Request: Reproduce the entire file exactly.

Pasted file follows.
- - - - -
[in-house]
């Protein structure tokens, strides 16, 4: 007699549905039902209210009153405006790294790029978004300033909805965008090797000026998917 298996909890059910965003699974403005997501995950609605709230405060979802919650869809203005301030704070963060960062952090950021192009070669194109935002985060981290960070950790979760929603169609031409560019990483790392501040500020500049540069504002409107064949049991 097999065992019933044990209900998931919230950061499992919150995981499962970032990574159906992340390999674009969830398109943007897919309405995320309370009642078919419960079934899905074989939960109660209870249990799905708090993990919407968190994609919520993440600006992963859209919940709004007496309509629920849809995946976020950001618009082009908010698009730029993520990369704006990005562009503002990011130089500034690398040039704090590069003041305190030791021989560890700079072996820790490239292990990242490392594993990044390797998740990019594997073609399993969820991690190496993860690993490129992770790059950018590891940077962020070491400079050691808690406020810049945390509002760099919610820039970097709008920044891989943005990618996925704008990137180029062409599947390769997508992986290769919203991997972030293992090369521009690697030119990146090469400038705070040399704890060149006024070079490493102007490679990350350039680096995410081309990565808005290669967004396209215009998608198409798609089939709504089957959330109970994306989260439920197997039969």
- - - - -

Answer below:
[in-house]
């Protein structure tokens, strides 16, 4: 007699549905039902209210009153405006790294790029978004300033909805965008090797000026998917 298996909890059910965003699974403005997501995950609605709230405060979802919650869809203005301030704070963060960062952090950021192009070669194109935002985060981290960070950790979760929603169609031409560019990483790392501040500020500049540069504002409107064949049991 097999065992019933044990209900998931919230950061499992919150995981499962970032990574159906992340390999674009969830398109943007897919309405995320309370009642078919419960079934899905074989939960109660209870249990799905708090993990919407968190994609919520993440600006992963859209919940709004007496309509629920849809995946976020950001618009082009908010698009730029993520990369704006990005562009503002990011130089500034690398040039704090590069003041305190030791021989560890700079072996820790490239292990990242490392594993990044390797998740990019594997073609399993969820991690190496993860690993490129992770790059950018590891940077962020070491400079050691808690406020810049945390509002760099919610820039970097709008920044891989943005990618996925704008990137180029062409599947390769997508992986290769919203991997972030293992090369521009690697030119990146090469400038705070040399704890060149006024070079490493102007490679990350350039680096995410081309990565808005290669967004396209215009998608198409798609089939709504089957959330109970994306989260439920197997039969």